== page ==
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Irv Gotti's Office Raided

Feds looking for connections to drug dealer

January 6, 2003 12:00 AM ET

A federal task force raided the New York City office of Def Jam imprint Murder Inc. last week as part of an investigation into alleged connections between the label's head, Irv Gotti, and the convicted leader of a drug gang.

At the center of the investigation is Gotti's (born Irving Lorenzo) relationship to Kenneth McGriff, who during the Eighties headed the notorious Supreme Team street gang, which sold crack cocaine in the Jamaica, Queens, neighborhood in New York. McGriff and several other Supreme Team members were arrested in 1988, and he served ten years in prison after a conviction on narcotics charges. According the Los Angeles Times, investigators are looking into the possibility that Gotti funneled money from that drug trafficking activity into what was once a fledgling music career.

Gotti grew up in Hollis, Queens, the same neighborhood as Run-DMC. As a teen, he began working as a DJ, but also made some connections with local drug dealers. "I got lured into the bullshit," he told Rolling Stone last year. "I don't recommend it." By the early-Nineties, he had severed those ties, and after his discovery of, and recording with, rapper Mic Geronimo, he began working an A&R job at TVT Records. He also worked briefly as DJ for an up-and-coming Jay-Z.

Gotti eventually hooked up with Def Jam and in 1996 did production work on Jay-Z's debut, Reasonable Doubt. He was responsible for discovering DMX and Ja Rule, and recorded their first albums, 1998's It's Dark and Hell Is Hot and 1999's Venni Vetti Vicci, respectively. In 1999, he struck a deal with Def Jam to launch Murder Inc., which found its flagship artist last year with Ashanti, whose self-titled debut was one of the year's biggest sellers.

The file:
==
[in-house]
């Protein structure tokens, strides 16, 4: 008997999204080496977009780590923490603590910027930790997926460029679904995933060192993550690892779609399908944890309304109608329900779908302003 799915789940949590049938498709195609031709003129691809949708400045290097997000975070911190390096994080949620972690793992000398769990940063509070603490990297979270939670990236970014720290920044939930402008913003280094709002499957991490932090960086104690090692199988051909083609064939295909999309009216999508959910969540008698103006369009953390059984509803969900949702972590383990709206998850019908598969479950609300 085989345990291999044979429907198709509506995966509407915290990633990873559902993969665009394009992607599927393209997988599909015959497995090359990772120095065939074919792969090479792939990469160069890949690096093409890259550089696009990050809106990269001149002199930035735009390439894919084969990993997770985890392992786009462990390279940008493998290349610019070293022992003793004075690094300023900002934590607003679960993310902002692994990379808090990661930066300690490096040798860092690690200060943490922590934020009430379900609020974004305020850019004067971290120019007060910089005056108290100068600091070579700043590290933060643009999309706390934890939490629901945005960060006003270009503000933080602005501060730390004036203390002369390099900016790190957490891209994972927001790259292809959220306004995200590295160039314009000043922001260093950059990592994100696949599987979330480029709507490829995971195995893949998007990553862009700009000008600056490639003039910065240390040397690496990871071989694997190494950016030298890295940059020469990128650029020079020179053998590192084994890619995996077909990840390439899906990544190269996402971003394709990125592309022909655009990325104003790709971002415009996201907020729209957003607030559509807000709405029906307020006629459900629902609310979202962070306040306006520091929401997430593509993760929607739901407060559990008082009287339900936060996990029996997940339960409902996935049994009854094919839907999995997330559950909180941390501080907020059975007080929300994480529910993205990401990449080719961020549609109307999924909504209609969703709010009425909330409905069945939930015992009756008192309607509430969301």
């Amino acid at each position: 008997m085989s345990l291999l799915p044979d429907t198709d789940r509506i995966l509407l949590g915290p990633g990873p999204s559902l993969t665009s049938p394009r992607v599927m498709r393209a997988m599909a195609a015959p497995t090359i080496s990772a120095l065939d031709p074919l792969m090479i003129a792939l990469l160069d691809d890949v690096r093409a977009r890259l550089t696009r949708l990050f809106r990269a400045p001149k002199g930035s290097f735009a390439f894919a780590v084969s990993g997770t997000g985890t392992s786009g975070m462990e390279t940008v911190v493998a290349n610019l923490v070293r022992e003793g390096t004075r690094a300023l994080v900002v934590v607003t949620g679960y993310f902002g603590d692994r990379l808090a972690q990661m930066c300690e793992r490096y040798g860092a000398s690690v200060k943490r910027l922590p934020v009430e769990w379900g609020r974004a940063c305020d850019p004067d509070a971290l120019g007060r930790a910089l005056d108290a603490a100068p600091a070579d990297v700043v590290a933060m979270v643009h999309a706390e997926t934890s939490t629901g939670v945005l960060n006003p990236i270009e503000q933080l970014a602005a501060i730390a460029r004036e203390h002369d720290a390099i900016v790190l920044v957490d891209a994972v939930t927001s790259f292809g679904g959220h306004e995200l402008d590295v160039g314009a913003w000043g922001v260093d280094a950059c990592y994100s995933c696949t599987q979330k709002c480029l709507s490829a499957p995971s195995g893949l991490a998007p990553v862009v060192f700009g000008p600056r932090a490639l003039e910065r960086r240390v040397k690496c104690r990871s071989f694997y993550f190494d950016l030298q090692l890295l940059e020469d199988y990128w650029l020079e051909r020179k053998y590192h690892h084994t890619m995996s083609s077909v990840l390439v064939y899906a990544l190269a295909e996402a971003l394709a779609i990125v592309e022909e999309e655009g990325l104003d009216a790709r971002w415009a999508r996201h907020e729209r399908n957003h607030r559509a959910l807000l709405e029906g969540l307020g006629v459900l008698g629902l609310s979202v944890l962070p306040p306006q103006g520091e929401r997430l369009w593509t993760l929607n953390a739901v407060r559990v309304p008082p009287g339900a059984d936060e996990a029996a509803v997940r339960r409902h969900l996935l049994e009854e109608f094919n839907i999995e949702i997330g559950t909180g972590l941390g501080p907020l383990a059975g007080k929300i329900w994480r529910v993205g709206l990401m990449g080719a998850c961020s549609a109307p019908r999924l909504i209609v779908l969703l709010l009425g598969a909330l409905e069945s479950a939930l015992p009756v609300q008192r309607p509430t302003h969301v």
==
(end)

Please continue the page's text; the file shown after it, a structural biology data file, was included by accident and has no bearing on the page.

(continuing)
Gotti also released Irv Gotti Presents: The Inc., a various-artists compilation last year, and told Rolling Stone he has plans for his first solo album this year. "I wanna think of a word that sums up heaven and hell, 'cause I think that's my life," he said. "I'm an angel and a devil at the same fuckin' time. So a word that encompasses both is gonna be the name of my album."

McGriff also has ties to Crime Partners, a Murder Inc. film based on the Donald Goines novel. McGriff is credited as a co-writer and producer on the film, which features appearances by Ja Rule, Snoop Dogg and Ice-T.

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Song Stories

“Nightshift”

The Commodores | 1984

The year after soul legends Marvin Gaye and Jackie Wilson died, songwriter Dennis Lambert asked members of the Commodores to give him a tape of ideas. "And the one from Walter Orange has this wonderful bass line," said co-writer Franne Golde. "Plus the lyric, 'Marvin, he was a friend of mine' ... Within 10 minutes, we had decided it should be something like a modern R&B version of 'Rock 'n' Roll Heaven,' and I just said, 'Nightshift.'" This tribute to the recently deceased musicians was the band's only hit without Lionel Richie, who had left for a solo career.

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